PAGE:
Why the Next Lunar Astronauts May Have to Worry About Electric Shocks

Illustration for article titled Why the Next Lunar Astronauts May Have to Worry About Electric Shocks
Illustration: JoAnna Wendel

Imagine you’re an astronaut, gazing out over the Moon’s icy gray surface. You’re on a field assignment, checking some instruments, and as you trudge toward a lunar dust detector, you notice how twinkly the stars seem, and you just can’t believe you’re on the MOON, and you’re doing SCIENCE and—


ZAP! A spark flashes on your outstretched hand, and your spacesuit sizzles. You check for damage, to your suit and to the instrument. Luckily, everything seems in order. That was a close one.

Although this particular scenario is entirely hypothetical, some scientists worry that the Moon’s charged and dusty surface could spark on instruments or spacesuits, similar to how you might get shocked by touching a doorknob after walking across a carpeted floor—except on the Moon, there’d be no actual contact required.


The Moon’s surface carries an electric charge because it’s exposed to the solar wind, streams of charged particles—negatively charged electrons and positively charged ions—constantly spewing from the Sun. Earth’s magnetic field protects us from these highly charged particles, but the Moon lacks a magnetic field. These free-flowing electrons and ions cause the Moon’s surface to become charged.

Along with the charge, there’s also the dust that makes up the top layer of the Moon’s surface. This dust gets everywhere, and it’s jagged and abrasive. On a spacesuit, dust can act as pathway for the flow of electrons, which could lead to an electric shock, according to Joseph Wang, a plasma physicist at the University of Southern California.

When we send humans back to the Moon—either in 2024 or later—“the dust will always be sticking to every surface,” Wang said. It doesn’t matter what you do, “the lunar dust will stick.”


Wang and his colleagues wanted to find out whether lunar dust could increase the chances that future astronauts on the Moon get shocked. Of course, humans have already walked on the Moon and stayed there for days at a time, over multiple missions, during the Apollo program. Those astronauts never reported issues with electric shocks, on their equipment or persons, according to Jim Rice, a senior scientist at the Planetary Science Institute in Arizona.

But Wang said that’s because the Apollo missions operated in regions where, during the day, they were bathed in sunlight.


Sunlight itself doesn’t carry a charge, but photons hitting the Moon’s surface can kick up electrons in a process known as photoelectric emission. Those departing electrons leave behind a more positively charged surface, which balances out the negative charges brought along by the solar wind’s electrons. With the two charges more balanced, shocks are less likely.

But NASA wants to land humans on the Moon’s south pole, where the sunlight hits at a low angle and permanently shadowed regions hold water ice. In these areas, the electrons of the solar wind dominate, and there’s little sunlight to positively charge the surface. According to Wang, who presented his team’s research at the annual American Geophysical Meeting in San Francisco, shadowed regions on the Moon build up large negative charges—“hundreds to thousands volts negative,” according to the abstract.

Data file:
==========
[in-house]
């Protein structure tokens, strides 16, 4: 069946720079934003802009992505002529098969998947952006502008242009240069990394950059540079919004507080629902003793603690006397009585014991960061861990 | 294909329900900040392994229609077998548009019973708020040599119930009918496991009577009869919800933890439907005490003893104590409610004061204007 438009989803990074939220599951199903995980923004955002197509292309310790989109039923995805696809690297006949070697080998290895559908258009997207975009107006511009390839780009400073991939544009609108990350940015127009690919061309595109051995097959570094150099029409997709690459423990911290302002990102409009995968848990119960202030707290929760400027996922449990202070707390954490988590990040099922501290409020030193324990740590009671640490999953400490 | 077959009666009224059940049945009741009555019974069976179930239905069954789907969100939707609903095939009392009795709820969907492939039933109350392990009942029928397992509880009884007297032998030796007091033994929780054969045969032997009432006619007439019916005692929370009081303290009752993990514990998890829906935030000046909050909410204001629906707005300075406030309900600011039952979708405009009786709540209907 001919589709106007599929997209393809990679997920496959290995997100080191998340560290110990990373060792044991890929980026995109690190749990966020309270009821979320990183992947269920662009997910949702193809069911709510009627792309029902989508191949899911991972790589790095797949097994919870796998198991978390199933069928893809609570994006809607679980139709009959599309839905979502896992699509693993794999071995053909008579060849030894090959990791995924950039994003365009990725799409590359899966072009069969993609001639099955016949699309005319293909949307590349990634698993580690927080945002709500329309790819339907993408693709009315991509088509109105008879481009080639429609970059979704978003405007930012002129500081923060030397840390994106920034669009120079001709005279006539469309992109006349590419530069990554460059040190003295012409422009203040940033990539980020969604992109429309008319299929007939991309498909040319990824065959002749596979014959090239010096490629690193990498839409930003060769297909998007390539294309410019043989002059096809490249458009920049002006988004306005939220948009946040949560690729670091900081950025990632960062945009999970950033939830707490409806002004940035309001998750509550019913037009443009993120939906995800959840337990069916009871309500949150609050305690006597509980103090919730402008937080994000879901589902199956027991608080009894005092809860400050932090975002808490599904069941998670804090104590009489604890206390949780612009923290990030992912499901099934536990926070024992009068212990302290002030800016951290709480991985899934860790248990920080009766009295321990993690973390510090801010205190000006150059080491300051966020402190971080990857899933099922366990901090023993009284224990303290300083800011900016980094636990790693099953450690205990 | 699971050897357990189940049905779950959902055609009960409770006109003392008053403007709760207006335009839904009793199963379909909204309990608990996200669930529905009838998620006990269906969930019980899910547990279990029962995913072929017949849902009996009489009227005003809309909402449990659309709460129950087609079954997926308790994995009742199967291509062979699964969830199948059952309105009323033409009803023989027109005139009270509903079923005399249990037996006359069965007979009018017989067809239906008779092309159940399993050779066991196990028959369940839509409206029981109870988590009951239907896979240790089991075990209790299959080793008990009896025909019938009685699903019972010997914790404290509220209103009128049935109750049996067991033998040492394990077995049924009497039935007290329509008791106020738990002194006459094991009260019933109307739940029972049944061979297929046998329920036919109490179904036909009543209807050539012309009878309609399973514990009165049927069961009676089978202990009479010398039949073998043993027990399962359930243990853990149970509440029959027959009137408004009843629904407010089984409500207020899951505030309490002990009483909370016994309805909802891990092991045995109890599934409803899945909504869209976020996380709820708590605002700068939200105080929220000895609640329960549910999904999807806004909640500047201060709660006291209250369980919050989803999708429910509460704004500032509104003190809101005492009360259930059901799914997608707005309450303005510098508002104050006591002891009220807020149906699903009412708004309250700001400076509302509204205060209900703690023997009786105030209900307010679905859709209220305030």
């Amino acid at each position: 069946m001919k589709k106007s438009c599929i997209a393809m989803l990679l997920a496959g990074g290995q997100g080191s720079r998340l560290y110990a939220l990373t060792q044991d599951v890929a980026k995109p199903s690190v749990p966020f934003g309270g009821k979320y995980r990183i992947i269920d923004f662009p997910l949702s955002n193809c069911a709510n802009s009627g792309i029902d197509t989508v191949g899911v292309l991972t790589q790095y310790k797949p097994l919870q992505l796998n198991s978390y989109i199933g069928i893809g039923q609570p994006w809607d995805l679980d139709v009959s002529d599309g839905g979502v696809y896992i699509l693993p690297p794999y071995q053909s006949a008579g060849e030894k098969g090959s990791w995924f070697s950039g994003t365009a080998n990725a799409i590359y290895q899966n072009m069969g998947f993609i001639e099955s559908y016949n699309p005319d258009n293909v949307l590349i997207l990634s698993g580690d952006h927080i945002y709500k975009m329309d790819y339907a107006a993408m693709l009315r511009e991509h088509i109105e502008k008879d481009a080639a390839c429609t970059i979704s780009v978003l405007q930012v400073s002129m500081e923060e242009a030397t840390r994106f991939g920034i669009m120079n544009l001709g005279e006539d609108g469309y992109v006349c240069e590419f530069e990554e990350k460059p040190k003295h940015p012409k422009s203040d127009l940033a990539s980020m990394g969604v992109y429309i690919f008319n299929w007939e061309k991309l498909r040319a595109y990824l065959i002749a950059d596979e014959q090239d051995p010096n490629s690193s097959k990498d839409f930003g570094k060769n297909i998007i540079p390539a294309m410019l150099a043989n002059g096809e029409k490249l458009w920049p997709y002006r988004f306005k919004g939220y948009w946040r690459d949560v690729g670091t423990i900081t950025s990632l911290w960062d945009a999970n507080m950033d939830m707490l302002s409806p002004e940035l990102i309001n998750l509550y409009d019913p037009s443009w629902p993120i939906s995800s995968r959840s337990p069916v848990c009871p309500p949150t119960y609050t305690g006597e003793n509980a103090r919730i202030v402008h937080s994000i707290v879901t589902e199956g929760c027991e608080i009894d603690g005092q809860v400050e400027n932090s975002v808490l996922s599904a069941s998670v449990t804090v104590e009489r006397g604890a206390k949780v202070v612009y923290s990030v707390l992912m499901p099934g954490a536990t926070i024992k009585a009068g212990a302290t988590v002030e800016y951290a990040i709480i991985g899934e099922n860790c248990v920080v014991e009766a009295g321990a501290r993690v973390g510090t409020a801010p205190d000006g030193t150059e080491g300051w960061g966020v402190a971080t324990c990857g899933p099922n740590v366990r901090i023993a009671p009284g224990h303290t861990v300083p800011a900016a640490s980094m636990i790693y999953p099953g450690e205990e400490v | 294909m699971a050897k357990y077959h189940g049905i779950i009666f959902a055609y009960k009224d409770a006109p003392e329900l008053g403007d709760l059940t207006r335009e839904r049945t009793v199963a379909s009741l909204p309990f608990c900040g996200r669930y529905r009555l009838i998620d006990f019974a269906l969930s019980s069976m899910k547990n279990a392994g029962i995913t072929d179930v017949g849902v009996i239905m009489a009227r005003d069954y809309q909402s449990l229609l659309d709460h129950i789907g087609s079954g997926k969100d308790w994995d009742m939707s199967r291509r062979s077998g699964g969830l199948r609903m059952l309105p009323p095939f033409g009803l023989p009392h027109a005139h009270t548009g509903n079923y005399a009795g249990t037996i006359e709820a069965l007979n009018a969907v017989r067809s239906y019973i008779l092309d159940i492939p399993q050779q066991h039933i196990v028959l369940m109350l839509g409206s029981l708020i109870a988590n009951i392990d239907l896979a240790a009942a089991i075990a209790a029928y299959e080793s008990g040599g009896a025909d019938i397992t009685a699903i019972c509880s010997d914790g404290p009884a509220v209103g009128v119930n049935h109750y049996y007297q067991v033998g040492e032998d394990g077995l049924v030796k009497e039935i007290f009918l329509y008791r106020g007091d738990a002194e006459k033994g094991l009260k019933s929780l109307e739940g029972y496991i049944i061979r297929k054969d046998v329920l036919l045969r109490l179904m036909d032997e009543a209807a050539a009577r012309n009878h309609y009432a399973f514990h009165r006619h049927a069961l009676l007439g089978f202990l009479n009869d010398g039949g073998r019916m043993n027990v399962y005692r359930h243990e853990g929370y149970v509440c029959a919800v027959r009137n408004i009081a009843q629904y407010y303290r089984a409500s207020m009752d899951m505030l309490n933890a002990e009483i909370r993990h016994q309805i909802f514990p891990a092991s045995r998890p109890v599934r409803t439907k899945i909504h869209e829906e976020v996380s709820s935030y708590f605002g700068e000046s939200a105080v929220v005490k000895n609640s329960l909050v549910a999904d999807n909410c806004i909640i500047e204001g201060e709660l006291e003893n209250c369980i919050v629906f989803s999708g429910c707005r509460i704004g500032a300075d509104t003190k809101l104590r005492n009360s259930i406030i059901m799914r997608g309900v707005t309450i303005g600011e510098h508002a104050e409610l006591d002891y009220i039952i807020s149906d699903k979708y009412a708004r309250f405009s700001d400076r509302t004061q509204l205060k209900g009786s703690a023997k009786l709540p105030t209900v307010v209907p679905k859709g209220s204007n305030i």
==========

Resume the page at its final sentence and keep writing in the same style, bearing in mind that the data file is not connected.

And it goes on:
Rice doesn’t think astronaut electrocution should be a huge concern, based on astronauts’ past experiences on the Moon. However, he conceded that we don’t know what would happen if, in the future, astronauts are moving charged material around with lunar bulldozers or other equipment.

To test whether spacesuits might contribute to electric shocks on the Moon, Wang and his colleagues placed samples of Gore-Tex (a fabric used in spacesuits) into vacuum chambers with a lunar soil simulant that closely mimicked the chemical makeup of lunar regolith. Some of the samples were covered in dust, while others were clean. The team then blasted the samples with plasma to see which samples would be vulnerable to electrical arcing.


As Wang suspected, the dusty Gore-Tex samples experienced arcing more often than the clean samples, because the soil particles disrupted the uniform surface of the spacesuit. Such disruptions can allow electrons to discharge. Imagine a ski slope: A smooth slope would allow skiers to whiz down the slope without disruption. But introduce bumps on that slope, like dust on a spacesuit, and it’s more likely that skiers might hit those and get some air.

What does this mean for future astronauts? Wang isn’t certain. “We demonstrated that arcing can occur on spacesuit material in a simulated lunar surface in a plasma environment,” he said. “The next question is: Can arcing cause damage to the spacesuit?” Whether these shocks could damage crucial equipment or even the astronauts themselves are further questions to be answered.


JoAnna Wendel is a science cartoonist and writer in Washington, DC. She loves space, planets, rocks, and her cat, Pancake. You can find her work at joannawendelcomics.com and follow her on Twitter at @JoAnnaScience.


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Stars aren’t twinkly in vacuum. They twinkle because of the shifting density of the air we view them through, the same reason things look ripply when seen through water. Seen from the Moon’s surface, with no intervening atmosphere, the stars’ light would be steady and unwavering.